He admits his difficulties with Twitter. "The only person that's got it worse than me is Piers Morgan." Some of the engagements with this very site's editors have been brusque at best. Wynalda says to this point that nothing he's said via the social medium he wishes he'd could take back, but "I've got to get better at it."
He notes that sometimes being on local broadcasts can change the tenor or tone of a broadcast, and, while there are markets where that may be necessary, Wynalda does not feel that the Seattle Sounders are one of the teams where that is true (Seattle isn't the only team mentioned, he included Portland and others). Using a broad definition of supporters, he compares them to fans and notes that supporters of the Sounders love the team in ways that neither weather nor an honest analysis of the team will change.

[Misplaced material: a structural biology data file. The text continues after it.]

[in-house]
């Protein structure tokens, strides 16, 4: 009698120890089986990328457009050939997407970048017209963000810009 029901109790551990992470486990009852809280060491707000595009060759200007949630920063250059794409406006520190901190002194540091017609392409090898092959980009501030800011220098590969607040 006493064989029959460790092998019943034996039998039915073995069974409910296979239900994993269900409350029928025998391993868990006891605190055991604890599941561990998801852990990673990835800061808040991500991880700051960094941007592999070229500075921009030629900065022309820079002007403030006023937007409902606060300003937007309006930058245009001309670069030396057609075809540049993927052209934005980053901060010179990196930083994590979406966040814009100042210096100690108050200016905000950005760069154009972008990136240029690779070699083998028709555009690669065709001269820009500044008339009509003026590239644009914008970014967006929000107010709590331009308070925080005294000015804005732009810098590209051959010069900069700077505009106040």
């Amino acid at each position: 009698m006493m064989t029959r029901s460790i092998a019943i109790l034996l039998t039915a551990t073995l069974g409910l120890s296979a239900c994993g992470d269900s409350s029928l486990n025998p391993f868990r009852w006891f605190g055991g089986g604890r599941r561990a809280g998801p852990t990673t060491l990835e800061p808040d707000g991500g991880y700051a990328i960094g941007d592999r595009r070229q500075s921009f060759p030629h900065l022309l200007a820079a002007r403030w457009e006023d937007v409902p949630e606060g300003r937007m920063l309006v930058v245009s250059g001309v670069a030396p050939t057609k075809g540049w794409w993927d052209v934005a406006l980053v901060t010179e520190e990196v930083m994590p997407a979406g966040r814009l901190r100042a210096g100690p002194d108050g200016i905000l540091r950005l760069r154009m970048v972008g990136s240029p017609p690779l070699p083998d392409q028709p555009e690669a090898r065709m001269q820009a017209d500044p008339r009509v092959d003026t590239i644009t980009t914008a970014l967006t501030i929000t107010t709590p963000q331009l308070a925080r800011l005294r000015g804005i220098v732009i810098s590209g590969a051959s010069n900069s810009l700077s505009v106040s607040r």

That is a very interesting situation. Of course you've got the situation where a lot of people expect you to be a homer, but I don't think those supporters, again I'll call them supporters because they are not fans. Fans are people who read the paper and say 'come on kids you want to go? Oh, look it's raining maybe we shouldn't.' That's not the kind of people who really show up to watch the Sounders. Those people are real. They're as real as you can get. The vibe that you get when you walk into that stadium -- and God I wish it was grass and wasn't turf -- but the truth is they are going to support their team no matter what. I think that being legitimate and sticking to the story when the story unfolds if it comes down to poor performance you can say it.